BEWARE: your web browser may be out-of-date...



While most of teaching effectiveness comes from mastery of basic practices - conveying an enthusiasm for the subject, presenting material in a clear and organized form, and establishing communication and trust with the students - the teachers and mentors who have influenced my teaching the most were also able to anticipate the major difficulties for their students and act accordingly. In teaching across the university mathematics curriculum, difficulties I have found to be most prominent are those which students have in:

  • reasoning abstractly;
  • simultaneously assimilating and organizing material;
  • doing proofs;
  • gaining independence.
To help students reason abstractly I try to create context by using metaphors, an approach supported by the basic result from cognitive science that context matters in our ability to reason logically.

By far the most difficult transition a student faces in his or her mathematics training is that of doing proofs. I have tried my hand at designing a bridge course whose structure facilitates that transition. This structure is one of a few different inquiry proof teaching techniques which are being developed by different groups of faculty.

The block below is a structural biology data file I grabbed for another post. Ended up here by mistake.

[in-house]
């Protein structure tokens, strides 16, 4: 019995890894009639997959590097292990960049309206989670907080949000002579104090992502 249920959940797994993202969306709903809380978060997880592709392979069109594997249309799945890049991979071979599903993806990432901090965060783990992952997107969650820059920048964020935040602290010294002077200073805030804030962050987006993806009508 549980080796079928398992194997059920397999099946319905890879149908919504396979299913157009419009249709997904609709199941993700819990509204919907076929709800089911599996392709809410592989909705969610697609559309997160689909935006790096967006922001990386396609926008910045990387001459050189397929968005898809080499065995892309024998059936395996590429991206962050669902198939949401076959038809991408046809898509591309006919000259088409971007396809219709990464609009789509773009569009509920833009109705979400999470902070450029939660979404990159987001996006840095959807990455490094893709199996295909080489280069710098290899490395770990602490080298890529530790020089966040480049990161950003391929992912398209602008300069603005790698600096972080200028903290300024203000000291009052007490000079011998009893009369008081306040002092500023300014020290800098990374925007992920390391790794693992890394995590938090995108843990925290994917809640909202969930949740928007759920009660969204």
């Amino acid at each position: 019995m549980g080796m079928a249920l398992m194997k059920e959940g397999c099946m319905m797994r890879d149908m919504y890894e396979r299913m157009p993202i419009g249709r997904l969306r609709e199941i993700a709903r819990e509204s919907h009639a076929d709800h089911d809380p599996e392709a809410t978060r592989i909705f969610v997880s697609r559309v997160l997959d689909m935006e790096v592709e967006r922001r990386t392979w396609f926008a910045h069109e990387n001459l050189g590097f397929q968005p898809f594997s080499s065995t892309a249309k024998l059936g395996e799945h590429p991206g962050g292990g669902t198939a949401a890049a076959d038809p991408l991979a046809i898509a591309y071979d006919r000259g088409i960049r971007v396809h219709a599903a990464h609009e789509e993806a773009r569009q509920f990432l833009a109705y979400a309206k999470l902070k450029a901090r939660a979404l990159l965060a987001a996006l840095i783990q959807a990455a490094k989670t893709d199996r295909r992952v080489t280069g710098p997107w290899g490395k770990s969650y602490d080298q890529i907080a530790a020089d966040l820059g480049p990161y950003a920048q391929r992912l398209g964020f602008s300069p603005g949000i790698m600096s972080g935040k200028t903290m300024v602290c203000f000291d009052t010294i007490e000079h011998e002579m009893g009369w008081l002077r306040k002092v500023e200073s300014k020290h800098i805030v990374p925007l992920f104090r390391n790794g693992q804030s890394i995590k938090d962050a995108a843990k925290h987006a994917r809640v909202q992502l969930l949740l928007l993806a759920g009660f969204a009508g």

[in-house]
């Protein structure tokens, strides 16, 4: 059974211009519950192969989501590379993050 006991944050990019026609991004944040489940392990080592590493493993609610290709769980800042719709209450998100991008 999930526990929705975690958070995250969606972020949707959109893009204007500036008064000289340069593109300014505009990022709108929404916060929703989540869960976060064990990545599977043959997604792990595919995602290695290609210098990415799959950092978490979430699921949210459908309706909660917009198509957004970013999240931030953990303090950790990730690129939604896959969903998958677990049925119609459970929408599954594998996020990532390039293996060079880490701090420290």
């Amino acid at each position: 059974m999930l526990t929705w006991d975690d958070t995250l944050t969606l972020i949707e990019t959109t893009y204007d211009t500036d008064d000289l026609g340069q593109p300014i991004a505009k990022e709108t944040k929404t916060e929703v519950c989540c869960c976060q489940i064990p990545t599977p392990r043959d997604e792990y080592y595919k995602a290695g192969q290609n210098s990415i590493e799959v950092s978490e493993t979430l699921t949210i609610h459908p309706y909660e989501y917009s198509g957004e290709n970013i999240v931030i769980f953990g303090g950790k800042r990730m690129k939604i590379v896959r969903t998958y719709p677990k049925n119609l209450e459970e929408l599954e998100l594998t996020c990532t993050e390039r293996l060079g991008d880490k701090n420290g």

To foster independence, at the advanced undergraduate and graduate levels, I sometimes assign short problem sets which ask questions which students should be asking themselves. These questions are most often elaborations of the question "how does this work in some example?"

I have also encouraged development of basic skills of students outside the college setting. For three years while I was living in Providence I served on the executive committee of the board of directors for the Mt. Hope Learning Center, a community-based educational center located in a disadvantaged neighborhood near Brown University.